Pet parents are usually the first to admit that the canine members of the family act a lot like the human ones. "Talking" during sleep is one common characteristic dogs share with humans. If you hear your dog crying or making other noises in his sleep, you've likely caught him dreaming about something that happened earlier that day or about things dogs typically do.
There's a saying that goes, "Let sleeping dogs lie." Chaucer was the first to use this phrase, all the way back in the year 1380. Even then, people realized that a dog could be unpredictable when they are suddenly disturbed or awakened. A dog that is deep in slumber enough to be crying or whimpering in her sleep is very deeply asleep. Interrupting your dog when she is sleeping this deeply could startle her so much that she might unintentionally bite you.
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Dog sleep cycles
Dogs need a lot of sleep. It's not unusual for a dog to spend half the day sleeping. Puppies and older dogs will sleep even more than this. The phases of dog sleep cycles are very similar to the sleep cycles humans experience, and that includes the rapid eye movement cycle, or REM sleep, when dreaming occurs.
Dogs experience two phases of sleep in a complete cycle: the slow-wave phase and the REM phase. The slow-wave cycle begins as soon as your dog falls asleep and lasts for 10 to 20 minutes. This is followed by the REM cycle. If your dog cries or whimpers while sleeping, it is likely during the REM cycle, when your dog is most deeply asleep.
The length of this complete REM cycle can last 30 to 45 minutes and depends on the dog's size and how old he is. Larger dogs typically dream for approximately five minutes every 45 minutes while smaller dogs only dream for a minute or less every 10 minutes. During peak brain activity during the dream cycle, your dog may cry, whimper, or growl in his sleep.
Do dogs dream?
If you notice that your dog cries while sleeping, don't worry too much that it's a nightmare you need to rescue your dog from. While we can't know for sure what dogs dream about, it's likely that they dream about doggy things and not necessarily the scary dreams that humans have. That said, according to the AKC, it's best to "let sleeping dogs lie" in this case.
All animals need uninterrupted sleep for healthy mental activity, and if your dog is having a scary dream, waking them could result in an unintended bite, or at the least, stress that your dog doesn't need. The AKC suggests gently calling your dog's name, until she wakes up on her own. If she wants to go back to sleep, give her a few pets to soothe her.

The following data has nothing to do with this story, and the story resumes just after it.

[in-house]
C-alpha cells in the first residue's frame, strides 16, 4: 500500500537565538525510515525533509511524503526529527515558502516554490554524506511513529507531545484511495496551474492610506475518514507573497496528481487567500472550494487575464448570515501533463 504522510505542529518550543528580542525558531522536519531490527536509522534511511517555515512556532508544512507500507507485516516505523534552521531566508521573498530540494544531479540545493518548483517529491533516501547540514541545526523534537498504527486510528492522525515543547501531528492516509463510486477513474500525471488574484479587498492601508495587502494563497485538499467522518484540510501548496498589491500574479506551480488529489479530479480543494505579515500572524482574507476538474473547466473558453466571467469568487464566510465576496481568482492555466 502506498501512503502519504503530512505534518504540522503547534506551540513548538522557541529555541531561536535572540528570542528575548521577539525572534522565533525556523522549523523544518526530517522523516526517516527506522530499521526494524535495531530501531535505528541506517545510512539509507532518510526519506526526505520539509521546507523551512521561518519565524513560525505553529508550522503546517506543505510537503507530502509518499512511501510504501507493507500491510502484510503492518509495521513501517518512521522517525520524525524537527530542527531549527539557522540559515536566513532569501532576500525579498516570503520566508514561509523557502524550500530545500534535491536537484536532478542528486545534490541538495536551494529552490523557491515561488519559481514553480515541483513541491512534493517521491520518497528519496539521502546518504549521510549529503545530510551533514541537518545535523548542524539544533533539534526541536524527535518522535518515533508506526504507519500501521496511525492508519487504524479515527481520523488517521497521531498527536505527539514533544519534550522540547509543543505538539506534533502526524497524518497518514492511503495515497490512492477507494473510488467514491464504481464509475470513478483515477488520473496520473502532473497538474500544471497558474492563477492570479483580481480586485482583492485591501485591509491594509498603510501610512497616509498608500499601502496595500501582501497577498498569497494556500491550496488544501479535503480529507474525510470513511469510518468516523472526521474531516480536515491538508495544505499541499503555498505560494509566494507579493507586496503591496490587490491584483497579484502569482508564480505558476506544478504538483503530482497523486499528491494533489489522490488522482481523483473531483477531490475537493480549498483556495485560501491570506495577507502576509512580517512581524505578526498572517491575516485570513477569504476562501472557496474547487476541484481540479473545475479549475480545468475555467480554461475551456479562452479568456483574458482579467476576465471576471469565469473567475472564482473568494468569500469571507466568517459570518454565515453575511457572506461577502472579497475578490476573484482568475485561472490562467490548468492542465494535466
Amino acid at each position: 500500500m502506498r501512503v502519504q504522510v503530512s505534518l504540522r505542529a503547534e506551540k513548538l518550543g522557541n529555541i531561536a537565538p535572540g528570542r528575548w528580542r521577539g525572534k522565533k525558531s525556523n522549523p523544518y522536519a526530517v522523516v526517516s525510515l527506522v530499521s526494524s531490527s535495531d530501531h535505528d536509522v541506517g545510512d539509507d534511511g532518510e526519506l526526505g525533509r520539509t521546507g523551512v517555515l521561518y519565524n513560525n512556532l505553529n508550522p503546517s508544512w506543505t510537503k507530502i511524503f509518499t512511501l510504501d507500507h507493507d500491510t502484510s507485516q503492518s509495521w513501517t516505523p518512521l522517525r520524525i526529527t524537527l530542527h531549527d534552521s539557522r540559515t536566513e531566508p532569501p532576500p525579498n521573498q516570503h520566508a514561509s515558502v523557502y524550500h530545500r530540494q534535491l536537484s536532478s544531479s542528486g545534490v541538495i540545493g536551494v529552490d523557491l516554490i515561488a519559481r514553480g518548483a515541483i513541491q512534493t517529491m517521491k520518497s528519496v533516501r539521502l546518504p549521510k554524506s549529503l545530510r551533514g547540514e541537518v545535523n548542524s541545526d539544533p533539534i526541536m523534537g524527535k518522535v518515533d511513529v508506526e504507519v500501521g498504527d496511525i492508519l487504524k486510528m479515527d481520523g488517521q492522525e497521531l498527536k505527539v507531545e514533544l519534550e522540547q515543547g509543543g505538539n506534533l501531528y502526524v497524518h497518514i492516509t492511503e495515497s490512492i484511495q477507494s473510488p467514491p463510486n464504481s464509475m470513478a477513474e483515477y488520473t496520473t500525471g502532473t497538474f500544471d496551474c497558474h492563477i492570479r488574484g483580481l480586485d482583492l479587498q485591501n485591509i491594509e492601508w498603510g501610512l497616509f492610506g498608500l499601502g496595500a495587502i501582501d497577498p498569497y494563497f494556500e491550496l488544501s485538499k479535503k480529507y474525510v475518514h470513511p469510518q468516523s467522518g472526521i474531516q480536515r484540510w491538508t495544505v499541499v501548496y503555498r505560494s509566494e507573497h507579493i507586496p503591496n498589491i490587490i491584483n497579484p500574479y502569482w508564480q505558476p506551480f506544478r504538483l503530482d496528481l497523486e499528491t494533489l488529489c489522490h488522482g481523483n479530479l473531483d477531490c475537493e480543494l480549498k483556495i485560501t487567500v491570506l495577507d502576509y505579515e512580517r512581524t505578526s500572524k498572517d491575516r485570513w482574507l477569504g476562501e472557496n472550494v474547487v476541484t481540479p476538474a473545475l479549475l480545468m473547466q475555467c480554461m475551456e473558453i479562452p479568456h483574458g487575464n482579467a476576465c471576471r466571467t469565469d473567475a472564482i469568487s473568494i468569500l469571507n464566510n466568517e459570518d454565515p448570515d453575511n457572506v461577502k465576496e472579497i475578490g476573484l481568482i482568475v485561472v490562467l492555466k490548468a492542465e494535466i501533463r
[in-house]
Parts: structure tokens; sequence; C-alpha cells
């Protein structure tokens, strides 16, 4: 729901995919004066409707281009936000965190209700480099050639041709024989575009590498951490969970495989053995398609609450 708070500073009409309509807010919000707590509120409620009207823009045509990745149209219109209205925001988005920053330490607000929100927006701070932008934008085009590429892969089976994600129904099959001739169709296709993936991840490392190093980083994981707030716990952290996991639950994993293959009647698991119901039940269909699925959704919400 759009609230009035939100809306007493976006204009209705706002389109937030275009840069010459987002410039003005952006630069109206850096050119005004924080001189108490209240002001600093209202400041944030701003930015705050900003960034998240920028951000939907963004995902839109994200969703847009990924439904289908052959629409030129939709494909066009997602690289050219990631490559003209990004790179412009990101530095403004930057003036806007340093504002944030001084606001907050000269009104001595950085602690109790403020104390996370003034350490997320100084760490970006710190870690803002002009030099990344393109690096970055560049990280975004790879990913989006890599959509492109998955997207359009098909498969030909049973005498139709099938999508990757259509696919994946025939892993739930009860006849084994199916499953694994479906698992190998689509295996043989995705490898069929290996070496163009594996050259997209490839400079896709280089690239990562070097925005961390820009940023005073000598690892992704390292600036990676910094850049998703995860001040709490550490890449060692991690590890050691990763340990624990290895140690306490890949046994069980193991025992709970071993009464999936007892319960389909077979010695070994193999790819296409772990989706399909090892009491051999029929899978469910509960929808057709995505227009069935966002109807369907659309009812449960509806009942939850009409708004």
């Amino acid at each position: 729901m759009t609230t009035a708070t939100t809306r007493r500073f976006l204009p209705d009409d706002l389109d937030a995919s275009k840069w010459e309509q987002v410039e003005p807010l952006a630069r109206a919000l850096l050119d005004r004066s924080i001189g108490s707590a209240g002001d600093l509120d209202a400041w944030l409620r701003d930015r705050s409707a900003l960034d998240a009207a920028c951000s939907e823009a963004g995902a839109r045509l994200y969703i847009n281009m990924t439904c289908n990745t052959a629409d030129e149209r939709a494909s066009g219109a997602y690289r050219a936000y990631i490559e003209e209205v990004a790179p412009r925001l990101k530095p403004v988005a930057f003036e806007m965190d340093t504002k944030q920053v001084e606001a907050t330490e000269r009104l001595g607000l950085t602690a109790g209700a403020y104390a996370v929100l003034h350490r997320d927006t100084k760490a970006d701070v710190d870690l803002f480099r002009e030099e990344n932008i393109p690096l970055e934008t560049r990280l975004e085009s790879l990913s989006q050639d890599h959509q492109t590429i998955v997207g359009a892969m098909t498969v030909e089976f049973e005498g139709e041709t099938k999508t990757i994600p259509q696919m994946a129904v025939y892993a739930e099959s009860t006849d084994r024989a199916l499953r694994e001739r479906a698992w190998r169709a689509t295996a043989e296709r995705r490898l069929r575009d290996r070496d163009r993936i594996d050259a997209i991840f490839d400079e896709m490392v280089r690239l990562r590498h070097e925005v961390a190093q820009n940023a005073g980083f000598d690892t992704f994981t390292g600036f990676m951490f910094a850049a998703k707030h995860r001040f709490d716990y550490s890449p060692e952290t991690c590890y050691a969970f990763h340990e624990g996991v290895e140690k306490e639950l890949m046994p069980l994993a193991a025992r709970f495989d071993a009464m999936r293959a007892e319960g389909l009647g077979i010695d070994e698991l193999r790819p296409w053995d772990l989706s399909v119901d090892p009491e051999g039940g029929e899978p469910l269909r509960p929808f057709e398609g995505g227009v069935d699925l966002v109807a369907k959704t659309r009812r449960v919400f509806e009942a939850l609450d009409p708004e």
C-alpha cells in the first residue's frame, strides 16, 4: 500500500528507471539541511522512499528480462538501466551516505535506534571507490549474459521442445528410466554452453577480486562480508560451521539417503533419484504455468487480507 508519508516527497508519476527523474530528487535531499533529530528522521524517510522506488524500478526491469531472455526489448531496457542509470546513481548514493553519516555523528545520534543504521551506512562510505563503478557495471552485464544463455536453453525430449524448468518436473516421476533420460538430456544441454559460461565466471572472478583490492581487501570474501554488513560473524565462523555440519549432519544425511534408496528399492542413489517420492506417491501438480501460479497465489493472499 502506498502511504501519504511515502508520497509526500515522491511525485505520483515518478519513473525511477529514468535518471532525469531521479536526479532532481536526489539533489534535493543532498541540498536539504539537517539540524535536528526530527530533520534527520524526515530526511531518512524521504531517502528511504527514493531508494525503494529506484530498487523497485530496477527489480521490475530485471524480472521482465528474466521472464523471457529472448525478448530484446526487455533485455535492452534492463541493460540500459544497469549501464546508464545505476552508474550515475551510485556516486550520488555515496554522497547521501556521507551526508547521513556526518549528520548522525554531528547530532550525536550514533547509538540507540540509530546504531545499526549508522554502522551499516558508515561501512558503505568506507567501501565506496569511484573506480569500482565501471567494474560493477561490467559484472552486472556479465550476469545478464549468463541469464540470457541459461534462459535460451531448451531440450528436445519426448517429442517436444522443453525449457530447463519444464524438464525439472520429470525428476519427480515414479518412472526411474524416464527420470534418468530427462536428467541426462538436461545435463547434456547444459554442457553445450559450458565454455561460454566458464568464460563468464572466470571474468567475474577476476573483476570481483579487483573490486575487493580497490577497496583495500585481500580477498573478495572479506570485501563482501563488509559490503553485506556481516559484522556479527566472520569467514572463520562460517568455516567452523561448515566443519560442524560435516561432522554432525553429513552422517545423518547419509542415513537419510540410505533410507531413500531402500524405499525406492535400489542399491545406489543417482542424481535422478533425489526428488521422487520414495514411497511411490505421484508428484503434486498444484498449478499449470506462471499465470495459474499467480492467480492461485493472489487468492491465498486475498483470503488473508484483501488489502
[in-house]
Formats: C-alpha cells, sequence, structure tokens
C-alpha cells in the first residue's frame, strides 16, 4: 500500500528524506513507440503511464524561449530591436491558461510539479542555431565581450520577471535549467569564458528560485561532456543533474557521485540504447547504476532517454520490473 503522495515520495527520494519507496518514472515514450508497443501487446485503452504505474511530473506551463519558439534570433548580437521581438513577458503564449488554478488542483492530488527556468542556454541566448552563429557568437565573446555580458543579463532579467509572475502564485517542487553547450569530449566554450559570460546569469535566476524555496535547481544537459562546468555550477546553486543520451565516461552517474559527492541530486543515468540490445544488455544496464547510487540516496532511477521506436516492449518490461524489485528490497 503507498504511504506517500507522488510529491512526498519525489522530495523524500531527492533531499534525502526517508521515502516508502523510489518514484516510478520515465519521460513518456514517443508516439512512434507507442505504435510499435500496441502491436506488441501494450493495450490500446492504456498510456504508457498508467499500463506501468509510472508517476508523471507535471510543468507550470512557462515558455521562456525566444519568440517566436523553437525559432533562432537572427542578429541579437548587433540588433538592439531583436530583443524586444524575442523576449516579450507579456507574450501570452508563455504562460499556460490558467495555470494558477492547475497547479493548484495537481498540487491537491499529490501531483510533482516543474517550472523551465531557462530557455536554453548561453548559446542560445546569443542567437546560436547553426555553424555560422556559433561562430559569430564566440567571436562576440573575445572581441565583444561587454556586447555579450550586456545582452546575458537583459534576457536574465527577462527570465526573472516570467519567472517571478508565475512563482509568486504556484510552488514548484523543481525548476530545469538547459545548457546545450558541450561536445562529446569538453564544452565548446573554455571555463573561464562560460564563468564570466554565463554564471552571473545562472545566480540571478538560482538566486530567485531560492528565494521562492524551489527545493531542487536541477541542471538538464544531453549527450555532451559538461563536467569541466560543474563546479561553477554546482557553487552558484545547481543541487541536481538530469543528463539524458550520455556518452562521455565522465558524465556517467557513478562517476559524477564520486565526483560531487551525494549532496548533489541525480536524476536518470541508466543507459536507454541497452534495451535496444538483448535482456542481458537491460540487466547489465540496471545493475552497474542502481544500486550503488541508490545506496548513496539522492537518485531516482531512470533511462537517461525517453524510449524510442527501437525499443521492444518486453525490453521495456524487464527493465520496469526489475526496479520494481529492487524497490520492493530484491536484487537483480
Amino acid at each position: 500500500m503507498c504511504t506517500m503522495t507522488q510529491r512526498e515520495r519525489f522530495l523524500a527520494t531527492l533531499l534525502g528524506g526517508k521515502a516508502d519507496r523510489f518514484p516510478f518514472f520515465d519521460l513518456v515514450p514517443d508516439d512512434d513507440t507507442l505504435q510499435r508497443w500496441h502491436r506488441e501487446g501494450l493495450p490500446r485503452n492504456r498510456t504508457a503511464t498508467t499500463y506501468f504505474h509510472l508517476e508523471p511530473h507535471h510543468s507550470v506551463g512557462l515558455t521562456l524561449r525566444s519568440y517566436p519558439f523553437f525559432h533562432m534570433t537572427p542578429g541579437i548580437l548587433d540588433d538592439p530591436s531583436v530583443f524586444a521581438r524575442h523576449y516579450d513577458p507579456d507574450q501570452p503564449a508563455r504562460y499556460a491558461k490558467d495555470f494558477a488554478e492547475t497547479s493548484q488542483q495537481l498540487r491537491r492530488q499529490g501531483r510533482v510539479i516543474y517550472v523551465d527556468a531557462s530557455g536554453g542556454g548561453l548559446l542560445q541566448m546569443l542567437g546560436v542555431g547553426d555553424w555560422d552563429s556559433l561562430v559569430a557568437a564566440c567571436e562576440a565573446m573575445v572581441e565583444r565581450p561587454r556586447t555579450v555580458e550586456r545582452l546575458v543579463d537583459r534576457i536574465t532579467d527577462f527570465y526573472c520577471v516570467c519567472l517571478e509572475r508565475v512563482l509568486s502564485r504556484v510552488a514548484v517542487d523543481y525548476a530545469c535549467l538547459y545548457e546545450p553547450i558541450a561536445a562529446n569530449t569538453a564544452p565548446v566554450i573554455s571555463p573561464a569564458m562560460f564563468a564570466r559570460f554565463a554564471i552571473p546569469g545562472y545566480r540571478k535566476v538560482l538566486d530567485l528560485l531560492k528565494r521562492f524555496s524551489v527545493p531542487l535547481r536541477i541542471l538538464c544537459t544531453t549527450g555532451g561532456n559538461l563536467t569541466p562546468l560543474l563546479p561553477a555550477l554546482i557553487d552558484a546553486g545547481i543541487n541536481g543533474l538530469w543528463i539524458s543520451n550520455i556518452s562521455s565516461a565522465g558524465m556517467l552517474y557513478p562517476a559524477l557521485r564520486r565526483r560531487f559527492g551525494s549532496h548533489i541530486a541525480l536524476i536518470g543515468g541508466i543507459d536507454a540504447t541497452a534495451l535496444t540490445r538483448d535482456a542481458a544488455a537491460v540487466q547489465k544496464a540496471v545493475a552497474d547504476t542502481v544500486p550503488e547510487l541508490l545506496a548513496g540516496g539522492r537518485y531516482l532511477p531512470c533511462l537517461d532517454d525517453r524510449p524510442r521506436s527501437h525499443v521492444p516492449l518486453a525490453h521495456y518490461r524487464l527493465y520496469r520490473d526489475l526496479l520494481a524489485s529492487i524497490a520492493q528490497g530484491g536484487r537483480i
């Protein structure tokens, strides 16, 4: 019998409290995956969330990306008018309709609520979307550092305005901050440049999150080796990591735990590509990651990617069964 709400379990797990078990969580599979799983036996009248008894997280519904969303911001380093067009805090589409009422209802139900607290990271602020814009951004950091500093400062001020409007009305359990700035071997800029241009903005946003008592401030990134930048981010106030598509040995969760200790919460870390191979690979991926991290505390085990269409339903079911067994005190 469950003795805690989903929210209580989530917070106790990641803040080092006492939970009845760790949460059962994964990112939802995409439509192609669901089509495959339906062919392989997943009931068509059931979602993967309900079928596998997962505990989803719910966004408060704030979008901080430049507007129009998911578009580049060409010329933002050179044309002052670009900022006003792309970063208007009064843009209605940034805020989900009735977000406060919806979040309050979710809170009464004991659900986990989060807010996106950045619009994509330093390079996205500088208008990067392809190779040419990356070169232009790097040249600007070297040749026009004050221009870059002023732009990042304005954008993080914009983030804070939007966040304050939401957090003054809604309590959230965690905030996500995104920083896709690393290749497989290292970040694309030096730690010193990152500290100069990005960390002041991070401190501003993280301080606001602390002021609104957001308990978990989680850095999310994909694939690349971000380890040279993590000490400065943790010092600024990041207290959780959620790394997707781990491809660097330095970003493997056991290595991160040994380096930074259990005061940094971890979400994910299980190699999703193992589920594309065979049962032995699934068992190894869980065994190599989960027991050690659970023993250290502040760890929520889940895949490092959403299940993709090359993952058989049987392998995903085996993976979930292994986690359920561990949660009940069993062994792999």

Signs your dog is dreaming
During the REM phase, you might notice your dog whimper, cry, or make other noises. You might see their eyes moving behind their eyelids or their whiskers twitching. Other common signs your dog is dreaming is irregular breathing or their legs trembling and moving. Sometimes, a few of these things will happen at the same time.
Seizures in dogs
A dog having a seizure is different than a dreaming dog. According to the AKC, movements during dreams may look uncontrolled, but a seizure may appear even more uncontrolled. A grand mal seizure appears as thrashing or tremors over a dog's entire body. Petit mal seizures may affect just a portion of the body.
Most dogs have a seizure while awake or shortly after waking up but this can happen while a dog is asleep. Normal movement during dreaming may be twitching, kicking, or paddling their legs. These movements typically only last about 30 seconds or less. Movements of a dog having a seizure will be more severe and last longer.
REM behavior disorder
A rare disorder called REM Sleep Behavior Disorder could be responsible for you asking yourself, "Why does my dog cry while sleeping?" This disorder causes a dog to think of its dreams as reality. So when your dog dreams of chasing a rabbit. or squirrel and starts to move her legs, her body typically is in a sleep state so the muscles don't react as if she is actually running.
With this disorder, however, this sleep state that keeps your dog's movements under control doesn't happen. REM Sleep Behavior Disorder leaves them literally acting out what they're experiencing in their dreams. Your dog may behave almost as if she is awake, and move suddenly, bump into things, bark or cry.
- Phrases: Let Sleeping Dogs Lie
- Pedigree: Do Dogs Dream?
- Link AKC: Why Does My Dog Cry in His Sleep?
- AKC: Let Sleeping Dogs Lie: Seizures and Dreams
- Current Opinion in Behavioral Sciences: Sleep in the dog: comparative, behavioral and translational relevance
- AKC: Should I Let My Dog Sleep Late Every Day?